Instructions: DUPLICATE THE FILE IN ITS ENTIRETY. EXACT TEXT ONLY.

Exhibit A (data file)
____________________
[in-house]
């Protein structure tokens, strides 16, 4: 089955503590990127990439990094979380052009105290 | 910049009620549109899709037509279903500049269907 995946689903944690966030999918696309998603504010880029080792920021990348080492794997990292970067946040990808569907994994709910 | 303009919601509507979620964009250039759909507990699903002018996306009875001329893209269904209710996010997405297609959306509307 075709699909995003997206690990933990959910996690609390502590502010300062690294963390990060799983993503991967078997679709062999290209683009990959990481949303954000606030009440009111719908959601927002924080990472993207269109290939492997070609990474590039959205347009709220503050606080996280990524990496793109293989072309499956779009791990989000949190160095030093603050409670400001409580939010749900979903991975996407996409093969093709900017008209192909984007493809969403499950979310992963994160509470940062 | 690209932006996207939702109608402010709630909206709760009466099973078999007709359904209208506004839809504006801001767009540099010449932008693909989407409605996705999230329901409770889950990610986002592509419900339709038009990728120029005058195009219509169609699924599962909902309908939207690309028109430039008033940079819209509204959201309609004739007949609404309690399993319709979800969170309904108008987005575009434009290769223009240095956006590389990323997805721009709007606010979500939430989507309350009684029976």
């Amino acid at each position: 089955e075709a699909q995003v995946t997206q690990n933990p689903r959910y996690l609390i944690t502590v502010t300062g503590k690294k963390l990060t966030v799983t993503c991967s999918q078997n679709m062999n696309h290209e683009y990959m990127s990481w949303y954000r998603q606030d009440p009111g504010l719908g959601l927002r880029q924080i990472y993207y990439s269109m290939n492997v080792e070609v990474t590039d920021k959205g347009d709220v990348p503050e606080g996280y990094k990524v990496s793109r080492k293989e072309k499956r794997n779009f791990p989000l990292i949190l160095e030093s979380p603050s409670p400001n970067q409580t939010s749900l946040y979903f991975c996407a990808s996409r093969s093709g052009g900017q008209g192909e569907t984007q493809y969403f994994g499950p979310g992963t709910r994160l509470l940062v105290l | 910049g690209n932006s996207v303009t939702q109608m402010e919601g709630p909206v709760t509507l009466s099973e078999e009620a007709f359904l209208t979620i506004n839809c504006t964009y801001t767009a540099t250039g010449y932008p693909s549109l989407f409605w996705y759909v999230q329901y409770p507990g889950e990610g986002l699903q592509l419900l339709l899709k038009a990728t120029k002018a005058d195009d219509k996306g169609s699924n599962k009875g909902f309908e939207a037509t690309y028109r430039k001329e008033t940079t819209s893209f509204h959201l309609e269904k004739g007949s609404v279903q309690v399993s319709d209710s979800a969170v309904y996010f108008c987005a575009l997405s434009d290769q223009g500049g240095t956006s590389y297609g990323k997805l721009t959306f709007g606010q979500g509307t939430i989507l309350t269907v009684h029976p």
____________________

[in-house]
């Protein structure tokens, strides 16, 4: 089955503590990127990439990094979380052009105290 | 910049009620549109899709037509279903500049269907 995946689903944690966030999918696309998603504010880029080792920021990348080492794997990292970067946040990808569907994994709910 | 303009919601509507979620964009250039759909507990699903002018996306009875001329893209269904209710996010997405297609959306509307 075709699909995003997206690990933990959910996690609390502590502010300062690294963390990060799983993503991967078997679709062999290209683009990959990481949303954000606030009440009111719908959601927002924080990472993207269109290939492997070609990474590039959205347009709220503050606080996280990524990496793109293989072309499956779009791990989000949190160095030093603050409670400001409580939010749900979903991975996407996409093969093709900017008209192909984007493809969403499950979310992963994160509470940062 | 690209932006996207939702109608402010709630909206709760009466099973078999007709359904209208506004839809504006801001767009540099010449932008693909989407409605996705999230329901409770889950990610986002592509419900339709038009990728120029005058195009219509169609699924599962909902309908939207690309028109430039008033940079819209509204959201309609004739007949609404309690399993319709979800969170309904108008987005575009434009290769223009240095956006590389990323997805721009709007606010979500939430989507309350009684029976």
């Amino acid at each position: 089955e075709a699909q995003v995946t997206q690990n933990p689903r959910y996690l609390i944690t502590v502010t300062g503590k690294k963390l990060t966030v799983t993503c991967s999918q078997n679709m062999n696309h290209e683009y990959m990127s990481w949303y954000r998603q606030d009440p009111g504010l719908g959601l927002r880029q924080i990472y993207y990439s269109m290939n492997v080792e070609v990474t590039d920021k959205g347009d709220v990348p503050e606080g996280y990094k990524v990496s793109r080492k293989e072309k499956r794997n779009f791990p989000l990292i949190l160095e030093s979380p603050s409670p400001n970067q409580t939010s749900l946040y979903f991975c996407a990808s996409r093969s093709g052009g900017q008209g192909e569907t984007q493809y969403f994994g499950p979310g992963t709910r994160l509470l940062v105290l | 910049g690209n932006s996207v303009t939702q109608m402010e919601g709630p909206v709760t509507l009466s099973e078999e009620a007709f359904l209208t979620i506004n839809c504006t964009y801001t767009a540099t250039g010449y932008p693909s549109l989407f409605w996705y759909v999230q329901y409770p507990g889950e990610g986002l699903q592509l419900l339709l899709k038009a990728t120029k002018a005058d195009d219509k996306g169609s699924n599962k009875g909902f309908e939207a037509t690309y028109r430039k001329e008033t940079t819209s893209f509204h959201l309609e269904k004739g007949s609404v279903q309690v399993s319709d209710s979800a969170v309904y996010f108008c987005a575009l997405s434009d290769q223009g500049g240095t956006s590389y297609g990323k997805l721009t959306f709007g606010q979500g509307t939430i989507l309350t269907v009684h029976p």